National, regional, and global reforms should all be considered in the context of Romania’s efforts to recruit and retain health workers to rural and underserved areas. Distinct regional and global reforms could not be identified, but related international cooperation mechanisms are discussed ahead. We identified only one national level initiative – the Romanian Ministry of Health launched an initiative for residency reform in 2009 [28]. According to this initiative, medical graduates can select one of two distinct residency tracks – one which allows residents to bid on a particular residency location (the location track – most competitive) and one which allows residents to qualify with lower scores, with no control over the residency location (the position track – less competitive). Residents bidding through the position track are usually placed in a rural or underserved area and are bound by contract to remain in this position for a duration equivalent to that spent in medical training [28]. The residency initiative has not been formally evaluated, but anecdotal evidence points to loopholes that could undermine the initiative’s objective to post residents in underserved areas. For example, residents could negotiate with local hospital officials to get their way out of their compulsory contract before the period is completed, or, conceivably, even before they are sent to their post. The residency reform initiative was initiated before the Code’s implementation began and provides an example of a regulatory mechanisms that can be adapted and evaluated to support the Code’s principles and ensure effectiveness.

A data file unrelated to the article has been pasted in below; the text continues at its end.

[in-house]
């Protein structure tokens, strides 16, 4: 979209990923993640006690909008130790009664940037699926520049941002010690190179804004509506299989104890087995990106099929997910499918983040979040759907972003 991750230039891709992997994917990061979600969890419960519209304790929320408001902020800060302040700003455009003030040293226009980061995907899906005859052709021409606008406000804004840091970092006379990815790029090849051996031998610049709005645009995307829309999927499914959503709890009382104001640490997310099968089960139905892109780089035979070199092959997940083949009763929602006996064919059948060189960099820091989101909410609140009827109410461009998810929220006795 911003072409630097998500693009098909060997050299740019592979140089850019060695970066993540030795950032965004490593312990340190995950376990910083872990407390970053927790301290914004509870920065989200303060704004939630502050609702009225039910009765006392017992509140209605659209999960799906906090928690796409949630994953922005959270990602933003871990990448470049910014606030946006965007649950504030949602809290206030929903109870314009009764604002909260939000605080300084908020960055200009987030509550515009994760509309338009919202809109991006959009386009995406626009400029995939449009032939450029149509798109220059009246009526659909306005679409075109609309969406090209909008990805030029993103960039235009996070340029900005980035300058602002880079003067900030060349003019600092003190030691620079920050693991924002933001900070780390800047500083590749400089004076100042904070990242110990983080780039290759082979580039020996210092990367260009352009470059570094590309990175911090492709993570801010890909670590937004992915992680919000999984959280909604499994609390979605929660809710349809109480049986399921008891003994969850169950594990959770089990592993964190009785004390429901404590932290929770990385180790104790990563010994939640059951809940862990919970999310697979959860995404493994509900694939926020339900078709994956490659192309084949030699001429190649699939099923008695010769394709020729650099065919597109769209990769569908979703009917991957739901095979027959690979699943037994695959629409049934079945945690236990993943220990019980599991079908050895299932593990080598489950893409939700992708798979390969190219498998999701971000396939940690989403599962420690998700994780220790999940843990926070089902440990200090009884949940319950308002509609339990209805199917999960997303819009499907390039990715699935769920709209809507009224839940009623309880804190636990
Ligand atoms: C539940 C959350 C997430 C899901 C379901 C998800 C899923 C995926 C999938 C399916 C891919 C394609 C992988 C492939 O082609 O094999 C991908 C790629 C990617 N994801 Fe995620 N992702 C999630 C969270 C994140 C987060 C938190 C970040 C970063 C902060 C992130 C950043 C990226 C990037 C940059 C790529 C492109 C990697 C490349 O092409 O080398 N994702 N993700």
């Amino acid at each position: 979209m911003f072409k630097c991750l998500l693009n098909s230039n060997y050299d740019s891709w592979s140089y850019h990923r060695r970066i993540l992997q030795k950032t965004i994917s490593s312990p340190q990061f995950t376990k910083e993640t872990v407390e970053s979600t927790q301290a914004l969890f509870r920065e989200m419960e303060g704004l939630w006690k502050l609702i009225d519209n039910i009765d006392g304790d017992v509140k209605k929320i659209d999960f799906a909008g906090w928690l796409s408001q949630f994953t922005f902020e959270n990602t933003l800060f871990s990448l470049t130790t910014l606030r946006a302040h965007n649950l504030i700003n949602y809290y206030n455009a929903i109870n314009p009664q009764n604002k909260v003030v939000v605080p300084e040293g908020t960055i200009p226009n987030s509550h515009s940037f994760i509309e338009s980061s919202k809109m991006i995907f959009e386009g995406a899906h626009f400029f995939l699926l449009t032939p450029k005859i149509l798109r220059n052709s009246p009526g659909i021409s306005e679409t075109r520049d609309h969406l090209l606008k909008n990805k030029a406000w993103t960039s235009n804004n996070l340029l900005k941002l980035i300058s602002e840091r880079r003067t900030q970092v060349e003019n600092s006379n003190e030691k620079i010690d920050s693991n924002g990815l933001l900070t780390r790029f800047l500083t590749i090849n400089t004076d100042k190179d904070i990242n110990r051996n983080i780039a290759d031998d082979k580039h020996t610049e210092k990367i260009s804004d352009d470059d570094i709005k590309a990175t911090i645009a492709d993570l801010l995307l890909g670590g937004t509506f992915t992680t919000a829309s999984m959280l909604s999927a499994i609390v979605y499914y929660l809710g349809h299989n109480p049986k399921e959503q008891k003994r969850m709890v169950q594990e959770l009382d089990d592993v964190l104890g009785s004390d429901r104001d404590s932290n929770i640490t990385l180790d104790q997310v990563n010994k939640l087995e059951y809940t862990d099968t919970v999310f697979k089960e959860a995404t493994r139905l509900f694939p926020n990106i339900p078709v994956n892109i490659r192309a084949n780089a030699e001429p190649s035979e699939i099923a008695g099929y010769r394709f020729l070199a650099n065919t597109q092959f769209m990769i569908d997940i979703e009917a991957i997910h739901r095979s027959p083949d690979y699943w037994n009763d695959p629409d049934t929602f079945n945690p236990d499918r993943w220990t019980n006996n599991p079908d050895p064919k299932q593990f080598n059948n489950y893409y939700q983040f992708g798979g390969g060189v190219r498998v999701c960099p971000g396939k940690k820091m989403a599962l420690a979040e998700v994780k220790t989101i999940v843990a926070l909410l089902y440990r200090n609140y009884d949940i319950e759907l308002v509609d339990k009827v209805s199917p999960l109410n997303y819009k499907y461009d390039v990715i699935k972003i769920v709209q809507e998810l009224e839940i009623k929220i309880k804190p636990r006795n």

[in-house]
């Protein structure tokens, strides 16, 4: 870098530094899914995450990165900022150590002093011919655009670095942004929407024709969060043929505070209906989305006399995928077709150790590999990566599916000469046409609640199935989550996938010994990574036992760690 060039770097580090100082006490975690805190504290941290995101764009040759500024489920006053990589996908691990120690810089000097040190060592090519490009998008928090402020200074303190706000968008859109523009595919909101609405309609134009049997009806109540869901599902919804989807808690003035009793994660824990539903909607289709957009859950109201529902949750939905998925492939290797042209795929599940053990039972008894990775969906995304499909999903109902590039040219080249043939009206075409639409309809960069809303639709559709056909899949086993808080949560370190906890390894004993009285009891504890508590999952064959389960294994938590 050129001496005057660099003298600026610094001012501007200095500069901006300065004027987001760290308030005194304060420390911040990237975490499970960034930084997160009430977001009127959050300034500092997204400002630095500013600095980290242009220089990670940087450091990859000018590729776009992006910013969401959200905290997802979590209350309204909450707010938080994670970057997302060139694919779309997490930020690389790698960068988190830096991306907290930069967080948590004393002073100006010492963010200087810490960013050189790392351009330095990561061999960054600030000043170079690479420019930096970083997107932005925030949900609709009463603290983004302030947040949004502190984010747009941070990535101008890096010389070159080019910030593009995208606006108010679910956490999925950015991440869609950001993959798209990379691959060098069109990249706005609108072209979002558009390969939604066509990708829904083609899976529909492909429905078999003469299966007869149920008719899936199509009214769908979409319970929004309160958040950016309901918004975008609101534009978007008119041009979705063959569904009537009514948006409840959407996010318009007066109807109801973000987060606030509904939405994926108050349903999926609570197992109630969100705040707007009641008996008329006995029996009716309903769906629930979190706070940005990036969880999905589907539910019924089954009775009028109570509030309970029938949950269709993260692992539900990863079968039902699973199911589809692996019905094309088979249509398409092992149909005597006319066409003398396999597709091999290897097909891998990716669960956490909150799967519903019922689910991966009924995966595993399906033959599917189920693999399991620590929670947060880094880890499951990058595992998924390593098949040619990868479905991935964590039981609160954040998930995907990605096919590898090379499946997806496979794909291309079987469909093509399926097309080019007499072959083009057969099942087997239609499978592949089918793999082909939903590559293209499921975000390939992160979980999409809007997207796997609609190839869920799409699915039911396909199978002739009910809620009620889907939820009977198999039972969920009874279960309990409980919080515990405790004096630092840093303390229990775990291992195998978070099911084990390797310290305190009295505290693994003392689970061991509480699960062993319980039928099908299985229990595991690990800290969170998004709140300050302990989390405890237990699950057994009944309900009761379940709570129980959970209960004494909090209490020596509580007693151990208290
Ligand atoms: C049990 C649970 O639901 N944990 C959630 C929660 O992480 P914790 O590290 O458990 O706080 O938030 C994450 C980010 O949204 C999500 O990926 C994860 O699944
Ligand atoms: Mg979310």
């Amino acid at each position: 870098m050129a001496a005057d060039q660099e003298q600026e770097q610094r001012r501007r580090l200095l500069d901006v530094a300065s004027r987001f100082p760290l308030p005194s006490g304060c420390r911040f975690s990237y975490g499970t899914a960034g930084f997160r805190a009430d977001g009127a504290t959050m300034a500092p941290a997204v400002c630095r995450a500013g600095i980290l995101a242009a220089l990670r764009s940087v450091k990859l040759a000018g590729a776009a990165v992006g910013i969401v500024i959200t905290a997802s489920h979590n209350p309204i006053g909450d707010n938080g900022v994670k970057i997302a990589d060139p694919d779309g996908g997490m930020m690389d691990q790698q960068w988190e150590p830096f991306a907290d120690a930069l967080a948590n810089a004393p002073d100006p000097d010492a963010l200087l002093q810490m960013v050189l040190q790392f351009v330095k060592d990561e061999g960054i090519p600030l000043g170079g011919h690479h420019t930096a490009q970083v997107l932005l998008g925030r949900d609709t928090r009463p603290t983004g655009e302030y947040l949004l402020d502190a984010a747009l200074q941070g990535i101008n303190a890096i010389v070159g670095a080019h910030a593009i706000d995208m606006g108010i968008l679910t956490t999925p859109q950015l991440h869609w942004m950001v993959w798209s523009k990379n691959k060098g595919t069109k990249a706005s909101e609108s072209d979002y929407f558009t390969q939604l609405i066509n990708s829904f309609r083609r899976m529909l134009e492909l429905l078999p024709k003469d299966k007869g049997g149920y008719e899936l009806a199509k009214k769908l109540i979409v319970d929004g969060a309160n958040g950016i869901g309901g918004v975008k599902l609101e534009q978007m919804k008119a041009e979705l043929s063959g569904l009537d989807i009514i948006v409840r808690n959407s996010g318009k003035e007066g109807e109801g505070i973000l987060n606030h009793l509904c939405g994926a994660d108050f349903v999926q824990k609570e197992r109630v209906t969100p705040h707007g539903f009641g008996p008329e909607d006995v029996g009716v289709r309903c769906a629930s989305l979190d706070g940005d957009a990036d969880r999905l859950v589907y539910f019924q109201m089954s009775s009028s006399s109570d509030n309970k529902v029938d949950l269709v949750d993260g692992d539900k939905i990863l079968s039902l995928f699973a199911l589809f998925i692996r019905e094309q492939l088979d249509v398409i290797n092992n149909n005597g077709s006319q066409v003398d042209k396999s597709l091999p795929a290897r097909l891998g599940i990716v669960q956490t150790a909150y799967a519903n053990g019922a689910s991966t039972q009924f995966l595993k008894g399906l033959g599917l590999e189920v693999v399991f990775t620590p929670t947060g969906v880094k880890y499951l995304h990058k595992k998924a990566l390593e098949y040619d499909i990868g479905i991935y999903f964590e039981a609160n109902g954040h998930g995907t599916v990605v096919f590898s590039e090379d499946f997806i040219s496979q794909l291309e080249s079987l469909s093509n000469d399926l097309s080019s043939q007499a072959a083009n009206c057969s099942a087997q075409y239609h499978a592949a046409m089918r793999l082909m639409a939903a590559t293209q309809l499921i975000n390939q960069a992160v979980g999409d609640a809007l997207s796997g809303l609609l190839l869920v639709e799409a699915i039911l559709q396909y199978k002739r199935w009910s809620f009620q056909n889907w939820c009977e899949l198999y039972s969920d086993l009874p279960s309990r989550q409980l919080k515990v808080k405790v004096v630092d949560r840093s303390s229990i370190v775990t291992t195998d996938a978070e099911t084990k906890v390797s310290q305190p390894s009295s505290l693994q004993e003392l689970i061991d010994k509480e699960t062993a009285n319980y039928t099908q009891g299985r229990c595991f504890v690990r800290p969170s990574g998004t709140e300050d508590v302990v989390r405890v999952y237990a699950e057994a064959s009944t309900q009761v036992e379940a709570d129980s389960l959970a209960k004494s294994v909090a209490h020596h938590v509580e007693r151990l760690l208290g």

Financial incentives

Medical professionals in Romania have few financial incentives to work in the Romanian health system, particularly in light of the potential pay and incentives available in Western European countries. Health worker wages have been historically low in Romania, compared to those in other EU countries. For example, a resident in Romania earns around €200, whereas residents in other EU countries can earn, on average, around €1100. Similarly, specialists that would earn around €495 in Romania, could earn, on average, almost €8000 in other EU countries [9, 27]. Nurses’ salaries are equally low, at less than €300 per month. These staunch differences arise from broader health system financing issues. Romania has a historically low total health expenditure as a percentage of the GDP. Even recently, in 2012, the total health expenditure in Romania WHO estimates accounted for 5.1 % of the GDP, a decrease from 2011 (5.6 %) and 2010 (5.9 %) [29]. At the same time, neighbouring countries such as Hungary, Poland, and France were allocating 8, 7, and 11 % of their GDP to health, respectively [29]. Public providers are believed to often also practice in the private-for-profit sector, either in their own clinics or at one of the many new private hospitals. However, private practices are commonly located in urban areas, where it is easier to find these opportunities and profits can be higher. In addition, the austerity measures initiated in response to the 2008 economic crisis continue to reverberate in the health system, including a health sector hiring freeze and civil service reforms affecting all public sector medical personnel and resulting in a 25 % salary cut, which is slowly being re-adjusted [7].